Ettumanoor Mahadeva Temple
Ettumanoor Mahadeva Temple Entrance
It is an ancient shrine and one of the most celebrated temples of Lord Shiva. History tells us that the temple was abandoned for sometime and was restored by Vilwamangala Swamy who is associated with many other Kerala temples. Renovation was carried out in the 16th century and since then the temple has flourished.
The sanctum is circular in shape with a conical copper plated roof. The idol faces the west which is unusual and is said to add to the power of the Deity. Carvings and murals are exemplary. A golden staff visible from afar is placed in front of the shrine.
The Tali Temple
Image by Choosetocount via Wikipedia
This ancient Shiva temple in the city of Kozhikode, was established by the Zamorins. There are stories of rivalry, feuds, release from curses etc that happened in the past. “Revathy Pattataanam” a confluence of scholars used to be held here , when competitions were conducted and rewards given. The composer of Narayaneeyam was one such recipient. Since a few years this meeting has been revived.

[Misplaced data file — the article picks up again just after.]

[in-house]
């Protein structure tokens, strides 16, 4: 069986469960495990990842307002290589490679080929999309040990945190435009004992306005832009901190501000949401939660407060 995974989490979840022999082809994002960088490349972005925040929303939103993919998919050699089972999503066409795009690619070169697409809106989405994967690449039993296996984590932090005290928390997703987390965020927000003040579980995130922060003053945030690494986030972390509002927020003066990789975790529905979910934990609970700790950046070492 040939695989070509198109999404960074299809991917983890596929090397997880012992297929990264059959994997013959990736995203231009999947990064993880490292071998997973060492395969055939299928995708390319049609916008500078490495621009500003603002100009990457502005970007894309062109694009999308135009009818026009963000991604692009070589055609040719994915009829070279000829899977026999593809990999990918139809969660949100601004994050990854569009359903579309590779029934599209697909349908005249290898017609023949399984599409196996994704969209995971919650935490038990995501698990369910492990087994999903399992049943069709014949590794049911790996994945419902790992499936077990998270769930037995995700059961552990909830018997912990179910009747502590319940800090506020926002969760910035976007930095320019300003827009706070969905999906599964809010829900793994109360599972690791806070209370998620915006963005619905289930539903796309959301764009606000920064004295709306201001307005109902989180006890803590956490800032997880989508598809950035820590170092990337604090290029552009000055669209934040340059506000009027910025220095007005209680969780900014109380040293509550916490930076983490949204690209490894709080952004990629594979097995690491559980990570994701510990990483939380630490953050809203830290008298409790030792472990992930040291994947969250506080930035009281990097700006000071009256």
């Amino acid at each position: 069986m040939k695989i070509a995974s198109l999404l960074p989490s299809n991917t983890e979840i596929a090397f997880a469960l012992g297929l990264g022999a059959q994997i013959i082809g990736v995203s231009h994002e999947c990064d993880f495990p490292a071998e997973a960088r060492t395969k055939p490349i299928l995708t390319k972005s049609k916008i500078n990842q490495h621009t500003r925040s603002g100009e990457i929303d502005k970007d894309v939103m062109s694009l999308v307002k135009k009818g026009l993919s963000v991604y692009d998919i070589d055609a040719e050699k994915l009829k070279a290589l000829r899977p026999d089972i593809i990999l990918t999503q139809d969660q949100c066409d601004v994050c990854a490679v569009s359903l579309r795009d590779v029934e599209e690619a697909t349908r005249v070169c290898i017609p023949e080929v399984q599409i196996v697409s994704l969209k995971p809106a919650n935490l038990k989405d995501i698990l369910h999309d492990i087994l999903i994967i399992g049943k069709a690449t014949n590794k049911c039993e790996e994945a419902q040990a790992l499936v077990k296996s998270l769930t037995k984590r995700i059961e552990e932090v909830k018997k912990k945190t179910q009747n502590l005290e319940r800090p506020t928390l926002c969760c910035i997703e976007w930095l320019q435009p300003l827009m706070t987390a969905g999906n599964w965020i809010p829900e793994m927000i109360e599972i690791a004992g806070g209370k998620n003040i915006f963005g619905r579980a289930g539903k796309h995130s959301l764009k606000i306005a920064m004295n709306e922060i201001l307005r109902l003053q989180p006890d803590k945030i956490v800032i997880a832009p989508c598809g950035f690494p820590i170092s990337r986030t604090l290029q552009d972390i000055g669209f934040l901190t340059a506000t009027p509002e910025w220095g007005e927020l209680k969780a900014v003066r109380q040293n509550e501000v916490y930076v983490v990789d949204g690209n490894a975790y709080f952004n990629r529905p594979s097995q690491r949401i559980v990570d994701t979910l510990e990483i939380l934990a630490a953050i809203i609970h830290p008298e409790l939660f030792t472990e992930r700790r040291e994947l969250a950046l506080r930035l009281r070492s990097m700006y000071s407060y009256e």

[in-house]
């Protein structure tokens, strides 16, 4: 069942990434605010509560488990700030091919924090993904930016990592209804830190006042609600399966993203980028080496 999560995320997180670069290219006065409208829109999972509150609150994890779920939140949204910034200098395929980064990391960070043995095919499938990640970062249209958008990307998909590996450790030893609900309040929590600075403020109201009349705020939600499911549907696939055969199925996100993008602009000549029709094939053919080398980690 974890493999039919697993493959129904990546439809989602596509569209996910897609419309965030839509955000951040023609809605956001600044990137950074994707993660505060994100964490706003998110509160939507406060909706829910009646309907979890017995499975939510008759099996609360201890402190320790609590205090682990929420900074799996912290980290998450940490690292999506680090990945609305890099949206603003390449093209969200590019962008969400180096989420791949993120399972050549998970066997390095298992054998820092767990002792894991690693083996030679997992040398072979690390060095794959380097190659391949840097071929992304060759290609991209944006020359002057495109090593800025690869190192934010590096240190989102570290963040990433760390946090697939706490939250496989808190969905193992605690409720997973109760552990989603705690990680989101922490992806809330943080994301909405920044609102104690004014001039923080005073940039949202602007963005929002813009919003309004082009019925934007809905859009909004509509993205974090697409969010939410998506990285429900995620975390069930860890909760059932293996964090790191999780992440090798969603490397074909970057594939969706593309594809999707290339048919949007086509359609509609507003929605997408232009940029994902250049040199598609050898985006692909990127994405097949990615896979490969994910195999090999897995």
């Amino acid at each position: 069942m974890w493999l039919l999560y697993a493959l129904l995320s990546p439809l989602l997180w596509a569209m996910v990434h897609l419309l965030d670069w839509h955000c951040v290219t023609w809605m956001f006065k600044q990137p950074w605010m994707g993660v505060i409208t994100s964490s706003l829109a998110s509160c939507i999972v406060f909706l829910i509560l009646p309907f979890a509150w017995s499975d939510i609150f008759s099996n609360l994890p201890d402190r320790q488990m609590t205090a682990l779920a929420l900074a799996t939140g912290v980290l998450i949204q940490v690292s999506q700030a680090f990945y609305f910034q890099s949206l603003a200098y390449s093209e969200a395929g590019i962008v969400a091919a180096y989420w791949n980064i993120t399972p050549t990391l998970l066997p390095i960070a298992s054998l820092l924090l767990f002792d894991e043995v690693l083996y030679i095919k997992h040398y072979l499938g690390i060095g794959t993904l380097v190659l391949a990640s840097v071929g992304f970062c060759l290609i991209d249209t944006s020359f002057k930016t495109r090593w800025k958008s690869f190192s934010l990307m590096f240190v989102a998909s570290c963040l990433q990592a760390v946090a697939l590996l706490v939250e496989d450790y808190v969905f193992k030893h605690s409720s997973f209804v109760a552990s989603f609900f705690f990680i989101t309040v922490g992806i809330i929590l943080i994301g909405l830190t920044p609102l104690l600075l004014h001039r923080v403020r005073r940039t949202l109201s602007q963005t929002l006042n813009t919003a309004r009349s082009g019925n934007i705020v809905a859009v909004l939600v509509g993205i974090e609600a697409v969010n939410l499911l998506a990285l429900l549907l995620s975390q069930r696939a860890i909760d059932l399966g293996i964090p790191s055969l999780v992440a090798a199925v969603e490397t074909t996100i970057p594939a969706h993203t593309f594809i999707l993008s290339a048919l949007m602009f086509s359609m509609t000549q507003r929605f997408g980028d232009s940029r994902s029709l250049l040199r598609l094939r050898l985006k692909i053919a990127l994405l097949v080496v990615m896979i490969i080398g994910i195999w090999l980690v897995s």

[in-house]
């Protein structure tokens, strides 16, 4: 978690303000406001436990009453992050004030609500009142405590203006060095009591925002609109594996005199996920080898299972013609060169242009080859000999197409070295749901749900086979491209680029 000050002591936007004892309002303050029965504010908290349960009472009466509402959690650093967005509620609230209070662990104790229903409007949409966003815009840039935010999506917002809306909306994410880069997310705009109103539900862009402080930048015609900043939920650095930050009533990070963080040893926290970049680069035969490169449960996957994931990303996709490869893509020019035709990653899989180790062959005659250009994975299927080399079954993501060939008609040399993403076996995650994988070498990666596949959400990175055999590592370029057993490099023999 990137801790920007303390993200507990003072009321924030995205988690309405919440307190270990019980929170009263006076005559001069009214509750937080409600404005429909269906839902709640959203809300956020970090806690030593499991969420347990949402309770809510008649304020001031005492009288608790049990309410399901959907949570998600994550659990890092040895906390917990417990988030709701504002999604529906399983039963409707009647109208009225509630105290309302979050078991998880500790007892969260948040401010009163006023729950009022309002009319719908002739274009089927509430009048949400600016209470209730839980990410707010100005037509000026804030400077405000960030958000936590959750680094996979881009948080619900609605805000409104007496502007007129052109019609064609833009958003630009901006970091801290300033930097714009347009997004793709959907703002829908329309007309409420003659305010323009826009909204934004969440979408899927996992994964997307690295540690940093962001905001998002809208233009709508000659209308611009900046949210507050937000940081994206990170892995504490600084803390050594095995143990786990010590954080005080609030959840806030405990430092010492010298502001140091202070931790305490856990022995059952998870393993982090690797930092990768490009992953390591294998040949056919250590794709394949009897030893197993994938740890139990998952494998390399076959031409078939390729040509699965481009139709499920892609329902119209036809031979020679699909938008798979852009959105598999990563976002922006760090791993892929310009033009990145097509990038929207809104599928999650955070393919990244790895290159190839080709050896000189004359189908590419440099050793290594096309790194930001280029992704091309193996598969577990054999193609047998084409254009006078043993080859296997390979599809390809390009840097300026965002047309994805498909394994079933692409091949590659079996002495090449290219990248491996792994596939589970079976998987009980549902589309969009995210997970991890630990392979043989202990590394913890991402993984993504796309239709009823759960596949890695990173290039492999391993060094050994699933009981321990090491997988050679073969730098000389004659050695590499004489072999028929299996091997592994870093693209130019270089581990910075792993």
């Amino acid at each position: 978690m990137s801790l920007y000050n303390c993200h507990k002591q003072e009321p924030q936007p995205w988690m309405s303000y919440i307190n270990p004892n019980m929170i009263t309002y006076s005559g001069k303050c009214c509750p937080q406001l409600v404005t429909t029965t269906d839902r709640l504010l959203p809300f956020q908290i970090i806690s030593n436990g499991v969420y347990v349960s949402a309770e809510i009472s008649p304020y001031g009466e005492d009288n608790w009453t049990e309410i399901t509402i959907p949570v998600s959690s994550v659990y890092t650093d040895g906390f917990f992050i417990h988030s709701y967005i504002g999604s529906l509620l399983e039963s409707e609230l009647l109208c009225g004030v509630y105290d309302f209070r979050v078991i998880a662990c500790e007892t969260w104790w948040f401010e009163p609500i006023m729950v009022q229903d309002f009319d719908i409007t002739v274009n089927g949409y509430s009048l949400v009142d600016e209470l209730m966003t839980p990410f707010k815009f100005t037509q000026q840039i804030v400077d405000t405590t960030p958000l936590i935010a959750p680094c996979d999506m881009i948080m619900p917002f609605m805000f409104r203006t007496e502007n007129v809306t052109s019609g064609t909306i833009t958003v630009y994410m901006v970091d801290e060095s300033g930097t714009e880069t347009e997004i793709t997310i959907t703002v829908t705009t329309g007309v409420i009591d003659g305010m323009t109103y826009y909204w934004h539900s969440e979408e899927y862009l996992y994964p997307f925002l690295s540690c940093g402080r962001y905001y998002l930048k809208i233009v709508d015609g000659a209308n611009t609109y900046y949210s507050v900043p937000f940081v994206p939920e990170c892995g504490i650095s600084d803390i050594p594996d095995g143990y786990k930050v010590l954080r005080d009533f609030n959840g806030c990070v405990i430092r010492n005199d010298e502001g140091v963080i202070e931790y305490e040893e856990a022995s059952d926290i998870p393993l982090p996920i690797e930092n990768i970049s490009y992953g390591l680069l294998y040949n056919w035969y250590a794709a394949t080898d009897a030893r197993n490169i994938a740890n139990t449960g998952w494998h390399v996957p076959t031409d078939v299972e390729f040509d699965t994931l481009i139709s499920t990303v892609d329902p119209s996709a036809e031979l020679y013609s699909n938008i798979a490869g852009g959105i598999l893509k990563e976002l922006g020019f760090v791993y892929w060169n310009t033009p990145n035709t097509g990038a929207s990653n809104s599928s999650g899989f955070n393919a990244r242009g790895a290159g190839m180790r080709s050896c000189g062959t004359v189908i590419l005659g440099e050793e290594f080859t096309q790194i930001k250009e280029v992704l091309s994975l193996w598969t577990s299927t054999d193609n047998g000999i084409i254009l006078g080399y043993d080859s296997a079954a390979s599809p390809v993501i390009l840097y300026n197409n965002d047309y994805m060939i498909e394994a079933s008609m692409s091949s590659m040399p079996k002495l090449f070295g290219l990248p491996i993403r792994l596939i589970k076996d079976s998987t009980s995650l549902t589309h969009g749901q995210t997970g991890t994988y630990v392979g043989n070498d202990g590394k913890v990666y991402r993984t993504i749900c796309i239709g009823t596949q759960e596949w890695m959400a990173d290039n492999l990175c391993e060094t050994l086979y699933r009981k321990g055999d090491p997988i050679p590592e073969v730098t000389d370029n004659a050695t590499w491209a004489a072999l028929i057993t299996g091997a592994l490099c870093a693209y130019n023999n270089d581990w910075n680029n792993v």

Invasion by Hyder Ali and his son Tipu almost destroyed this temple. In the 18th century the Zamorin of the day renovated the building. The sanctum is two storeyed with stone sculptures and carvings depicting Puranas.
The temple stands on the side of Brahmagiri in Wayanad at an altitude of 900 ft. It is an ancient Vishnu Temple where the idol was installed by Brahma himself. The cold mountain stream Papanasini, brings down the essence of medicinal herbs. A dip in the water washes away all sins. Pilgrims immerse themselves in these waters to cleanse themselves and start anew.
It is a place well known for conducting last rites of the diseased. Going down to the stone and performing the rites is a difficult task, but the mental peace you obtain makes it worthwhile.